Thursday, April 12, 2012

Short-term memory

I think athletes in general have short memories.  We put ourselves through intense pain and proceed to forget about it pretty quickly.  Then we convince ourselves that it was fun and go out and do it again!  I seem to generalize this ability to forget to other areas of my life as well. These past few months, I've had lots of one-year anniversaries.  Some of the more memorable anniversaries that have come and gone include: the day I was diagnosed (1/25/11), my first surgery (2/18/11), my second surgery (2/25/11), my third surgery (3/25/11), and coming up is my one-year anniversary from starting chemo (4/15/11).  These are all pretty profound and definitely emotional experiences in my life, but the passing of their anniversaries has stirred little emotion.  I suppose that short-term memory loss has kicked in and I'm simply having a hard time remembering myself as a cancer patient.   Life has moved on, and even though I know that this experience has changed me (I could and may do a whole post on that), I am moving on with life!

That said, I do get frequent little reminders that I am still a person who has undergone treatment for cancer. A few weeks ago I had a sore rib that I could not explain.  Normal people would probably just dismiss this as a sore rib.  For me, every time it twinged with pain, I thought "crap, this can't be happening".  I am educated enough about breast cancer to know that ribs are one of the most common bones for metastasis.  Fortunately, the unexplained pain subsided, and I have long since forgotten that little bit of fear I felt.

More recently, I had some routine blood work done.  I was most interested in checking my cholesterol (my medication puts me at increased risk for stroke), iron, and vitamin D levels, however my doctor suggested we run a Complete Blood Count (CBC).  All of my blood work came back text book perfect, with the exception of my white blood cells (low), granulocytes (low), and lymphocytes (high).  Apparently I was immunosuppressed.  I received these surprising results via my online medical chart (cool) along with an email from my doctor asking if I had been ill, fatigued, etc.  Well, I had just finished a big weekend training block and thought I felt good.  Maybe I was tired?  Maybe something was wrong?  I was confused.  After speaking with my doctor she expressed concern that I may have a virus such as Cytomegalovirus (CMV) and suggested that we draw some more blood later in the week and run the CBC again.  I consider myself a fairly reasonable person, however during this short waiting time I had some very unreasonable thoughts.  First, I considered that I had leukemia (a rare, but potential side-effect of chemo), then I decided that I was fine, and then proceeded to convince myself that I had CMV and that my race season was over.  I met with my doctor Wednesday and we re-ran the CBC.  I felt really slow on the bike that day which further convinced me that I had CMV. That night my doctor posted my results and emailed me that everything was fine, my levels had returned to normal. We hypothesized that my temporary immunosuppresion was training related.  My short-term memory kicked in, amazingly I no longer felt fatigued, and I was ready to focus on the weekend race!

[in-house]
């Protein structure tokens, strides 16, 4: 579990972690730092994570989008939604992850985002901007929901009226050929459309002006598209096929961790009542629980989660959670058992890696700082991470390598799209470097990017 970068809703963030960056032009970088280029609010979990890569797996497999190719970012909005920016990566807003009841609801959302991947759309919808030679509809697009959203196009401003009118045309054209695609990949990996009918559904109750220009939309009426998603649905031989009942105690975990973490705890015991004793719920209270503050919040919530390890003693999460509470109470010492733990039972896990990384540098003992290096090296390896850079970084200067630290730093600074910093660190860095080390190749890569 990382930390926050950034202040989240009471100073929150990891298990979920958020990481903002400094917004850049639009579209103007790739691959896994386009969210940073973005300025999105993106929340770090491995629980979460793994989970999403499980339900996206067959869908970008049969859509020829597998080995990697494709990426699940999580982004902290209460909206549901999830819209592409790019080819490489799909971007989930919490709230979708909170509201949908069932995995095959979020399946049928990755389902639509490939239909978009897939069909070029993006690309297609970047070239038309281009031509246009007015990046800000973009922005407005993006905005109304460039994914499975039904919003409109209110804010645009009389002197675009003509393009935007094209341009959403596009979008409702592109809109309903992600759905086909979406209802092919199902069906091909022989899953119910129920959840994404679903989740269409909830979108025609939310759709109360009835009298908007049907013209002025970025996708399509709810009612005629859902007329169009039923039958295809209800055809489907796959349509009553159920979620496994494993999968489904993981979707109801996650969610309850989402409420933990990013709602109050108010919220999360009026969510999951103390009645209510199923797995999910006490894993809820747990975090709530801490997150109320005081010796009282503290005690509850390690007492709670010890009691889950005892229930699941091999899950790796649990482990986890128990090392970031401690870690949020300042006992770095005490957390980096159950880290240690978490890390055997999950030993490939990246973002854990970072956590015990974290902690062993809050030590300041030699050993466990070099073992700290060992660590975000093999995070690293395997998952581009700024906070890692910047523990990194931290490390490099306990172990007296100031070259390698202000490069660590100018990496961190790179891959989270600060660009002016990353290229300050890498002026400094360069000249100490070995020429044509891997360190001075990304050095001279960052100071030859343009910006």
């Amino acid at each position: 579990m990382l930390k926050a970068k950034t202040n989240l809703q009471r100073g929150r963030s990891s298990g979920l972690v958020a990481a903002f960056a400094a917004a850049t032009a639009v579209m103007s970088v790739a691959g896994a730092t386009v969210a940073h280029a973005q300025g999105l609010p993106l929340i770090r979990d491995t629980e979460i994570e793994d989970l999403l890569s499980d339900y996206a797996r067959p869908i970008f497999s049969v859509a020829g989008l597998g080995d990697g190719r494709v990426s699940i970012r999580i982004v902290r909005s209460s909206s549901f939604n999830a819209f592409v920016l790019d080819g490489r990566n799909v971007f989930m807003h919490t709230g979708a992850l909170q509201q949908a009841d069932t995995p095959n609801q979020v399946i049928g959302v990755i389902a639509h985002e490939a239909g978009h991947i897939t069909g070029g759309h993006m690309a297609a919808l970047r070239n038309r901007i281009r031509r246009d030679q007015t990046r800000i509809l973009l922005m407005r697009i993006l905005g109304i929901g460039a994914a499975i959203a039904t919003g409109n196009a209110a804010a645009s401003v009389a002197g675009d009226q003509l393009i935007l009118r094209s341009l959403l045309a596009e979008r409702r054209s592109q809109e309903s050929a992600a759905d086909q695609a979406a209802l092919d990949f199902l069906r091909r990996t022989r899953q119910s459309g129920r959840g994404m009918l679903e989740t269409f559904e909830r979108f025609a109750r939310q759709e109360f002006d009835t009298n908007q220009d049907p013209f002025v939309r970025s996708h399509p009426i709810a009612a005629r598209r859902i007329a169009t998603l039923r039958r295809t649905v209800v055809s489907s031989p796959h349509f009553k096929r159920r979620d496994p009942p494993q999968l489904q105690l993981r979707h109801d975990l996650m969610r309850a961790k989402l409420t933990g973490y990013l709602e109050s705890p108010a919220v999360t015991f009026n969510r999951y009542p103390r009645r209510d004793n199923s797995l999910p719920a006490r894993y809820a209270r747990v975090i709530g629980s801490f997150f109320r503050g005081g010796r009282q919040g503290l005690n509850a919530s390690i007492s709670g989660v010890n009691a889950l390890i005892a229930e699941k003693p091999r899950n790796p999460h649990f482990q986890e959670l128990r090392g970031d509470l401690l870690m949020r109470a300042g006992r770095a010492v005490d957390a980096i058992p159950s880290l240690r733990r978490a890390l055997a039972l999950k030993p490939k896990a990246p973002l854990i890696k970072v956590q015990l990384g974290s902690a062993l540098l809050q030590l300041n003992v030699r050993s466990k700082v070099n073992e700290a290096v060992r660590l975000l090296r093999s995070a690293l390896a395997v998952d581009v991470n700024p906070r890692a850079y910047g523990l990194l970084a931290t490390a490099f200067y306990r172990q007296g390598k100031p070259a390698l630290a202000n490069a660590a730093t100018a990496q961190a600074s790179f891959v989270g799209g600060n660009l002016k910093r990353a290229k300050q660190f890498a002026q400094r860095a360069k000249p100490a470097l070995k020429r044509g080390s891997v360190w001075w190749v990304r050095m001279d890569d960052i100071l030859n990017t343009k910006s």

The race.  Once again we traveled down to Southern Utah for the second Intermountain Cup race, The Cactus Hugger.  Like the first Intermountain Cup back in March, this race course utilized the Green Valley trail system, however it was a completely unique, and in my opinion, super fun course.  Despite flubbing up some sections on my pre-ride, and the unusual week leading up to the race, I felt pretty confident that my legs were strong and I was ready to race fast.  We had a small, but elite group of pro women on the start line.   I trusted my body to sustain a hard effort for the entirety of the race and it did not let me down.   I ended up finishing in 3rd, just one second ahead of Utah superstar, KC Holley.  We pretty much traded punches and positions the entire race-I just happened to get to the finish line first.  My short-term memory has already served me well as I pretty much forgot any pain or suffering I experienced during the race (actually I'm not sure I was suffering - the course was so much fun - I was pretty much smiling the whole time) as soon as I crossed the finish line.  Instead, I'm just looking forward to my next opportunity to duke it out with the girls.

 The downhill was rocky, windy, and loose.  It was fast too.

 Pro Women start

Podium (Erika, me, Erica, Kathy, KC, Emma)

For some real race coverage click here

3 comments:

  1. It is amazing how you start to tick off those one year anniversaries. A reminder of how awesome today is. I am forgetting more than I am remembering and I think that is perfectly o.k.

    Cancer creates a world where unreasonable thoughts are perfectly reasonable. We never thought we would hear that we had cancer, which is why every little twinge is suddenly much more reasonable.

    Congratulations on your race, you are awesome!

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